Certain unifying characteristics describe quality runners. Whether you are a small and shifty runner like Ray Rice or a bigger power runner like Marshawn Lynch, you need certain skills to succeed on the field.
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Vision to See Gaps
A running back with vision has the ability to be able to see the play develop on the field and anticipate when and where a hole in the line may appear. This skill goes hand in hand with agility and explosiveness, as a running back needs to not only see the hole but be able to burst through it to pick up yardage. Vision also allows you to know where your blocks are coming from and how to run behind those blocks to pick up as many yards as possible.
Speed is looked at a couple of different ways. If you are a smaller back, you need breakaway speed to break off big runs and outrace defenders. Larger backs also need the speed to get through the hole -- especially when you are near the goal line and trying to find your way into the end zone -- but slower running backs can make up for not having top-level speed with superior size and strength.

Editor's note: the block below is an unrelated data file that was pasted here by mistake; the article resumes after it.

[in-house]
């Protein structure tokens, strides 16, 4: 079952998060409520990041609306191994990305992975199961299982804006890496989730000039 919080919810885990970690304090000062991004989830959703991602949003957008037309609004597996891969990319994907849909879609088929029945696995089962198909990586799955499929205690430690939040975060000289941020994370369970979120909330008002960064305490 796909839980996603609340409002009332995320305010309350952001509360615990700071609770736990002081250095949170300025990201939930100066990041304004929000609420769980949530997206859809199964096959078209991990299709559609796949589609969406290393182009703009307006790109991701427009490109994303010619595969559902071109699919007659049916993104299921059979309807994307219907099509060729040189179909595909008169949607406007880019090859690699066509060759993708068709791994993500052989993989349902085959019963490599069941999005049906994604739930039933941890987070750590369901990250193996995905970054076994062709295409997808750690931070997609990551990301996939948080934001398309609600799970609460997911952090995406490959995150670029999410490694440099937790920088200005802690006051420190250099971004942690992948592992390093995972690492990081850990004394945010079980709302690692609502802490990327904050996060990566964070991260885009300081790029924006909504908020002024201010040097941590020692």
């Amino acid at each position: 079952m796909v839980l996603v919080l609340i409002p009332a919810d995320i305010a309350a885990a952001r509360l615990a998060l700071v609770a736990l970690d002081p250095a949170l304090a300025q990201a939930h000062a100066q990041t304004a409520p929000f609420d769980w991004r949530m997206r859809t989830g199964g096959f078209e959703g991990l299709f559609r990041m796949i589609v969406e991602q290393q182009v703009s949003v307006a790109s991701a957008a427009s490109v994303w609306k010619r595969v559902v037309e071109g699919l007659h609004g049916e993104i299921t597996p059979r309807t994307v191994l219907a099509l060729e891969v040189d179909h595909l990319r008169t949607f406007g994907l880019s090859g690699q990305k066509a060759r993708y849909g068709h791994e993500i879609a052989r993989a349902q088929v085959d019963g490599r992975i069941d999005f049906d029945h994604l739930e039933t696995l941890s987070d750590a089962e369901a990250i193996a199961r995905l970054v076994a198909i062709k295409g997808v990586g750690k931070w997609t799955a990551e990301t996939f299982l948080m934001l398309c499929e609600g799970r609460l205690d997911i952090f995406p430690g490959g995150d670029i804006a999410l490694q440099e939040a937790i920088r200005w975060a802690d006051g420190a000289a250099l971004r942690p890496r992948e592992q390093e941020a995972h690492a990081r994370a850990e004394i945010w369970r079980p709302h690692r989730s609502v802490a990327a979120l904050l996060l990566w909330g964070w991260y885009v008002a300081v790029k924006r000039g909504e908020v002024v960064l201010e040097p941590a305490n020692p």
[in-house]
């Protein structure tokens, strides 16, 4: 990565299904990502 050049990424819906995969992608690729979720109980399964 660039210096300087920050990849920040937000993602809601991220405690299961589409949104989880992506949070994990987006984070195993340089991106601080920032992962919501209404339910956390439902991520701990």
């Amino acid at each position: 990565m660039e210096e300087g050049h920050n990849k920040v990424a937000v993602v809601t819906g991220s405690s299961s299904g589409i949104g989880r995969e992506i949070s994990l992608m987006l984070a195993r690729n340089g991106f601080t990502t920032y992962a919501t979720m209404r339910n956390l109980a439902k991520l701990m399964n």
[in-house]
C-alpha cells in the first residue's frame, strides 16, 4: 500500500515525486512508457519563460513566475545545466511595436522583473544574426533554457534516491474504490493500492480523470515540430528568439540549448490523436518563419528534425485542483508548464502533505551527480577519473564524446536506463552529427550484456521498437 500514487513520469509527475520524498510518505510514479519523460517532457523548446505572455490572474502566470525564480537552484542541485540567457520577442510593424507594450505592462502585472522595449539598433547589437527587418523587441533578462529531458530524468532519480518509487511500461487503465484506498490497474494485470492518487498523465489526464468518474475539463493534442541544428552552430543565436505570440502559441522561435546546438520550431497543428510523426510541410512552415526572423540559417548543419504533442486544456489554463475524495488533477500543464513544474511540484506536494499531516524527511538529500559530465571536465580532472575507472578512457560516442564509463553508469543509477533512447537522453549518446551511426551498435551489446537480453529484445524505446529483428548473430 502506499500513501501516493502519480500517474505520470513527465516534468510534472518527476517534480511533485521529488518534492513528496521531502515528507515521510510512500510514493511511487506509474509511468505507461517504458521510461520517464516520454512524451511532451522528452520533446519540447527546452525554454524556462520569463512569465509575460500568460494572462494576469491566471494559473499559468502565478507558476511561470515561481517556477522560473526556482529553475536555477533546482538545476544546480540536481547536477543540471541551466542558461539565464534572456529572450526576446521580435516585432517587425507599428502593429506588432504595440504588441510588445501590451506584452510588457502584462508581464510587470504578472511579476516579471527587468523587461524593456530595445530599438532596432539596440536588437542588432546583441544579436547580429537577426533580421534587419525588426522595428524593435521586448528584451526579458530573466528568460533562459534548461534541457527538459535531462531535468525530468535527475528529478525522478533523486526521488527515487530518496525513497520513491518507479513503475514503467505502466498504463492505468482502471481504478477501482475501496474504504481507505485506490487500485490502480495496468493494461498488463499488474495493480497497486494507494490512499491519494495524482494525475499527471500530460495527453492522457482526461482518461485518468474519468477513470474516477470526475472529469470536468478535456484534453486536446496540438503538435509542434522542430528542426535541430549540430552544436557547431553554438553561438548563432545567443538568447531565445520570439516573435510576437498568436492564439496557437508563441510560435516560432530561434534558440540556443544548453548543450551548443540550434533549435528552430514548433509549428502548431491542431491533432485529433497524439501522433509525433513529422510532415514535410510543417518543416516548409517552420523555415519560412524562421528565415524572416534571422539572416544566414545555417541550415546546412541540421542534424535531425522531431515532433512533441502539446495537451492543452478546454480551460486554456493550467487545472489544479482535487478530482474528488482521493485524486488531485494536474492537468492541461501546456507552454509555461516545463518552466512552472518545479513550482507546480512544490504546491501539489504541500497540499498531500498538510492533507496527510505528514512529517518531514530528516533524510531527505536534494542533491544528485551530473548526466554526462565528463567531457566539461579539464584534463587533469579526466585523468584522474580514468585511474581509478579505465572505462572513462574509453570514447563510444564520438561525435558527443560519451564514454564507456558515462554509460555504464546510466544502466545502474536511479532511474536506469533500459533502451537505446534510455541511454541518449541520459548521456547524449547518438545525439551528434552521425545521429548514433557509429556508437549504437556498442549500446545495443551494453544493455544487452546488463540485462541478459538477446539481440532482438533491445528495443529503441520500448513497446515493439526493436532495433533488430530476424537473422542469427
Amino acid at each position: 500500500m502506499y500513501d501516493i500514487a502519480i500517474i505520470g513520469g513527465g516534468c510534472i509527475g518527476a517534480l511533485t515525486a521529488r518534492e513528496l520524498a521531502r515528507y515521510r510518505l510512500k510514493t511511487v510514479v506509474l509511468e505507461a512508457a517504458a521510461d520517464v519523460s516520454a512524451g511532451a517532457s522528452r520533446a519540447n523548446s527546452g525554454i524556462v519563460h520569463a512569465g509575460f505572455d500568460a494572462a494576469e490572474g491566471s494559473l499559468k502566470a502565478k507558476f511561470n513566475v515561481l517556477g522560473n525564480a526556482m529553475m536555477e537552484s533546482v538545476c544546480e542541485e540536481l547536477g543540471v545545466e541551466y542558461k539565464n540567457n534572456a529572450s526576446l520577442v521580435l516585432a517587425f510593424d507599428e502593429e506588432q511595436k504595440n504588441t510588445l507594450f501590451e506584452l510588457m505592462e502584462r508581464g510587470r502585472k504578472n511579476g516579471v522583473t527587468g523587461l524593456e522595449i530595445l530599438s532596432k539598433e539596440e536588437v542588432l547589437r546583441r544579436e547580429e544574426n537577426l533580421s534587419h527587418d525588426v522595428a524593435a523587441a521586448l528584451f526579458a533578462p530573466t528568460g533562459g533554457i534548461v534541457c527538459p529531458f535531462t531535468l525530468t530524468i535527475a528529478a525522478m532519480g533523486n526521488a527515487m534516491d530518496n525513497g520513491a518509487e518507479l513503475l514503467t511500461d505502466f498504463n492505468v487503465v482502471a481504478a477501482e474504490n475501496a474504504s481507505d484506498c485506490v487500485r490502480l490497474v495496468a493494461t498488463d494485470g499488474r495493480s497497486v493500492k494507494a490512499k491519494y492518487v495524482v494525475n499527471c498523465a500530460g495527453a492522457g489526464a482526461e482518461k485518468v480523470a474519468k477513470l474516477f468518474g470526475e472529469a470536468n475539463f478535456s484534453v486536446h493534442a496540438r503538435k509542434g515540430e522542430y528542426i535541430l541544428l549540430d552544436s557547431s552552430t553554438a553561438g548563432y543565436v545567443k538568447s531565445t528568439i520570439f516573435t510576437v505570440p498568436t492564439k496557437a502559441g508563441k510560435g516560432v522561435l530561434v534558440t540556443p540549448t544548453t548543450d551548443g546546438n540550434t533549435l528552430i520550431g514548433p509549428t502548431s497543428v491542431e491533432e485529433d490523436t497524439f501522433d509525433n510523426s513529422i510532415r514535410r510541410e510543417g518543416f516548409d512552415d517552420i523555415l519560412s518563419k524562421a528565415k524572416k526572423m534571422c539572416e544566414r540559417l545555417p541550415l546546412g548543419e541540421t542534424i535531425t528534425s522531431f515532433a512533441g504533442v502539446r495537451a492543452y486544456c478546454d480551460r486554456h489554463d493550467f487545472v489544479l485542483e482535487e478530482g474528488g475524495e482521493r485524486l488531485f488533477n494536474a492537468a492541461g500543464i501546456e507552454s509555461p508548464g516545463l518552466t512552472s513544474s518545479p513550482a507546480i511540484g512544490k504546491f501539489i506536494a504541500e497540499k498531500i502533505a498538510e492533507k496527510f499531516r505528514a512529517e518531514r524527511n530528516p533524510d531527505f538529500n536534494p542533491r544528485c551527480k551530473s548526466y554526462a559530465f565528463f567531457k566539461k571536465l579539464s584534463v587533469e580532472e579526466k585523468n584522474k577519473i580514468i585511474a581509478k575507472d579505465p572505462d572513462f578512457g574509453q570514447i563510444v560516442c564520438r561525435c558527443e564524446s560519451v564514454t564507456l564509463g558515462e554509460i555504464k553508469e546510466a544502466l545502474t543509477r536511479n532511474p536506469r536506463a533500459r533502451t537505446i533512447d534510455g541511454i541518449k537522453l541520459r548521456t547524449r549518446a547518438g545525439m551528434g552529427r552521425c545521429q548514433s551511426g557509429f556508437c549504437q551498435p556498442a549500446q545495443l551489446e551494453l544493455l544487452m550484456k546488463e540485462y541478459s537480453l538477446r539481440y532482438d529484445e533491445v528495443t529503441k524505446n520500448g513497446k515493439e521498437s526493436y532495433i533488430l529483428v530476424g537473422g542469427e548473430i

With many teams operating out of the shotgun, it is becoming increasingly important that running backs be able to catch the ball out of the backfield. While a player might be a running back in name, it's also important that he possess the ability to catch the ball consistently and pick up yardage via the pass; this makes a player a complete back. For example, Marshall Faulk was able to pass the 1,000-yard benchmark in both rushing and receiving yards at the peak of his career.
Fans may only notice when running backs score touchdowns, but scouts notice when they can block. At lower levels, running backs do not have to pick up blocks as much, but it is an essential skill in the professional ranks. Many times running backs have to pick up a blitzing linebacker, help on a dominant pass rusher or simply slow down a defensive back blitzing from the outside, but blocking is an important skill that good running backs need to have. Strength goes hand in hand with blocking, as running backs need to be able to slow down defenders who are bigger and stronger.
Another skill that running backs need to have is the ability to avoid the big hit. If you can be the enforcer and deliver some of the blow rather than absorbing all of the impact, you can stay healthier and avoid missing time due to injury. Durability is crucial for running backs, as some may handle the ball upwards of 30 times a game. Most of those plays end in getting tackled, so minimizing the damage on each hit is an ability that successful running backs need to have.